Did you get your gardening stimulus package this week? I did. One of the offerings was a real deal and I have already used it. Of course just like the other one it benefitted the big box store but then they are the ones who sent it out so I didn't have a whole lot of choice. $10 off a purchase of $25 is more than I can turn down. I rushed over there to purchase a large bag of potting soil, seven six packs of winter annuals and a package of bird netting.
I haven't worked out whether it is economical to buy 6 packs and pot them up into 4" pots but I think it must be. This is generally what I do in the fall with violas and snapdragons, as I feel it gives them a much better chance when I put them in the ground. Those six packs are usually a little root bound having been forced into flower with goodness knows what. 
The netting is for a newly conceived project. 
 My beetroot seedlings are eaten down to the stalk. That is what awaited me yesterday morning when I went out into the garden. Not only that, but the chard as well. Who was that overnight marauder? I could guess that it was the hispid cotton rat again- annoyed with me for having pulled out many of the Gomphrena. For the last three nights I have set the havahart trap with tempting strawberries and apple cores and every night the trap is triggered, the bait eaten but the trap empty. We have a little Houdini on our hands. The only thing we can surmise is that the critter is a big one and the door closes on his back, after which he backs out with booty in mouth.
So the beds must be covered every evening to protect the other seedlings; lettuce, pak choi and arugula. That is what the netting is for; a frame work which will cover over the square foot bed and protect it , not just from this houdini but from the cabbage white butterflies. For now the the beds are covered with the frost covering, the trap is set again and we'll see what tomorrow brings.

Thursday, October 9, 2008


Limeys love limes and have done ever since the 18th Century when they discovered that lime juice added to the sailors' diet would prevent scurvy. Each sailor was given an allowance of one lime every day. However, they didn't know exactly why until 1923 with the discovery of vitamin C.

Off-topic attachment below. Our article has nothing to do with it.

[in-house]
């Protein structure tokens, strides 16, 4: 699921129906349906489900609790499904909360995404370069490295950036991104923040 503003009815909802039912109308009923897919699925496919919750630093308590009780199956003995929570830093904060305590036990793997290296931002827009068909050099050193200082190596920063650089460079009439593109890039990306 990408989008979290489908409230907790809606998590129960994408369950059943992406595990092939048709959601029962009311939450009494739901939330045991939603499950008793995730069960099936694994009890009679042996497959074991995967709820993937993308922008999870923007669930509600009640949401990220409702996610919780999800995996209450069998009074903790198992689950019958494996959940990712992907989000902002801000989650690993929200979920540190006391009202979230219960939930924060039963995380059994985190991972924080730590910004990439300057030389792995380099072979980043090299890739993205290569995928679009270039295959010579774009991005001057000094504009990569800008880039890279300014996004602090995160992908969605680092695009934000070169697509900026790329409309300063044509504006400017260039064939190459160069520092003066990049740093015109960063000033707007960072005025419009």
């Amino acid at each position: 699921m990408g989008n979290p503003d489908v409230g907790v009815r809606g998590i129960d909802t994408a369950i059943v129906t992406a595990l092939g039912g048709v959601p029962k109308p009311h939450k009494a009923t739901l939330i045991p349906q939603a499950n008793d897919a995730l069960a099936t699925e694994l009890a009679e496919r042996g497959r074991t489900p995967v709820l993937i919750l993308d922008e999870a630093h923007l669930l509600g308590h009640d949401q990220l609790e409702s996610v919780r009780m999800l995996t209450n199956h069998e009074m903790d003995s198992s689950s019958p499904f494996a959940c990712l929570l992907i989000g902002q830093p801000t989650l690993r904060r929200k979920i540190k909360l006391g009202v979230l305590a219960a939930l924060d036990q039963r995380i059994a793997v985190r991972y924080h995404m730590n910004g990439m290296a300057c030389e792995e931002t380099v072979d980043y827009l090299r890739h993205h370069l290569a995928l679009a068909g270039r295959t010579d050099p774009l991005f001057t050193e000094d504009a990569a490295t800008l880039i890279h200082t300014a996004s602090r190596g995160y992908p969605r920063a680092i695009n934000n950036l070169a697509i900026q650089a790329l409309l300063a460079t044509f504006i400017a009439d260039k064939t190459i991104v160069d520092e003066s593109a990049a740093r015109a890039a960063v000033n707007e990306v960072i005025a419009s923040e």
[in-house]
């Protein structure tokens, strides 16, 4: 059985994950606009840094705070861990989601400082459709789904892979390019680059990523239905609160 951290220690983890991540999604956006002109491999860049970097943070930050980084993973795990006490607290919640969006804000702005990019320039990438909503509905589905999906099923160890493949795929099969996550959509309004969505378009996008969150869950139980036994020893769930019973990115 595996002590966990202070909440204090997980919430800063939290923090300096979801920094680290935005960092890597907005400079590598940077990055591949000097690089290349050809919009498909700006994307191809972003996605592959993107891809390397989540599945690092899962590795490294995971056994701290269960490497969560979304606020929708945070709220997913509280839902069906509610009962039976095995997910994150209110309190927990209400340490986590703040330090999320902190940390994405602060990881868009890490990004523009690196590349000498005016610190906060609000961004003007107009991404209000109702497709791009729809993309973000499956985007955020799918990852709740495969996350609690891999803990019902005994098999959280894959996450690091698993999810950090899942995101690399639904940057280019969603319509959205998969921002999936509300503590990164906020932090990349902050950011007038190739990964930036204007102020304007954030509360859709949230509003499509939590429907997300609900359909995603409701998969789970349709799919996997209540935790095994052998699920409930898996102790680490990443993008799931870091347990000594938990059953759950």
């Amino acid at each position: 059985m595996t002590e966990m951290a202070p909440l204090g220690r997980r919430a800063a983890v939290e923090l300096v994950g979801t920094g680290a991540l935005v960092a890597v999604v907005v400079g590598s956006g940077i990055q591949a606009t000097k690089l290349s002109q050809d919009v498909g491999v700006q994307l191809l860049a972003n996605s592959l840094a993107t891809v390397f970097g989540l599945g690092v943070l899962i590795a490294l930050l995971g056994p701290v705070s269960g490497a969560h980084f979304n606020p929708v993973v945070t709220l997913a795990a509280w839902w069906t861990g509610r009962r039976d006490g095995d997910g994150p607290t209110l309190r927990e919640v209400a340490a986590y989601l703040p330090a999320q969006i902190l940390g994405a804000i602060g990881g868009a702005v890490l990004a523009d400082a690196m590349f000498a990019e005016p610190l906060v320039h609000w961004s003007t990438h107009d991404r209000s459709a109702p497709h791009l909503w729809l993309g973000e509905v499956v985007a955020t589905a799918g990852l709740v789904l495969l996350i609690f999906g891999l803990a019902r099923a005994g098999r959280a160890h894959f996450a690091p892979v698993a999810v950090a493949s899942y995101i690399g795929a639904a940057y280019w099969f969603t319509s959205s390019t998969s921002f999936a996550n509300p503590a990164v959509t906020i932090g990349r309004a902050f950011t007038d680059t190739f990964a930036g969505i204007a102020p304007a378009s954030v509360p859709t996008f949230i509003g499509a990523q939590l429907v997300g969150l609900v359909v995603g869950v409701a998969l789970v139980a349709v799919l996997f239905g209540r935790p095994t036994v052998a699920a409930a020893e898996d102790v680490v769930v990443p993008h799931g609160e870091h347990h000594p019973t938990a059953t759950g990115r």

So it stands to reason that having grown up in England, ( I don't really like being called a limey as I didn't sail over here) I would just have to have a lime tree in my garden. In fact, I have two. The tree from which the limes shown in this photograph came is a Persian lime. This plant was labeled a Persian lime because it was grown in Florida. The same tree is called a Bearss lime in California. It is the lime with which most people are familiar as the source of the large green limes you find in the grocery store. I also have a Mexican lime tree which bears the small yellow/green limes which are normally sold in bags. 
My limes are in pots because I know they wouldn't be hardy in the ground where we live, although down in the city I am sure they would be OK in the ground. So, I bring the pots inside for the winter. They do just fine and come spring when they begin to flower they perfume the house with a wonderful fragrance.
This year my Persian lime produced 21 limes and the tree is barely 2' tall. I may have been unwise to let it bear so many and hope it hasn't exhausted itself for next year. The Mexican lime is a constant producer and I don't pick them. I just wait until they fall off the tree by which time they have turned yellow.
With such a big crop at one time I juice the Persian limes and freeze it in ice cube trays for use during the winter in margaritas. Then there's key lime pie, salad dressing,  a sprinkle over vegetables and fish and ceviche. Could not do without my lime trees.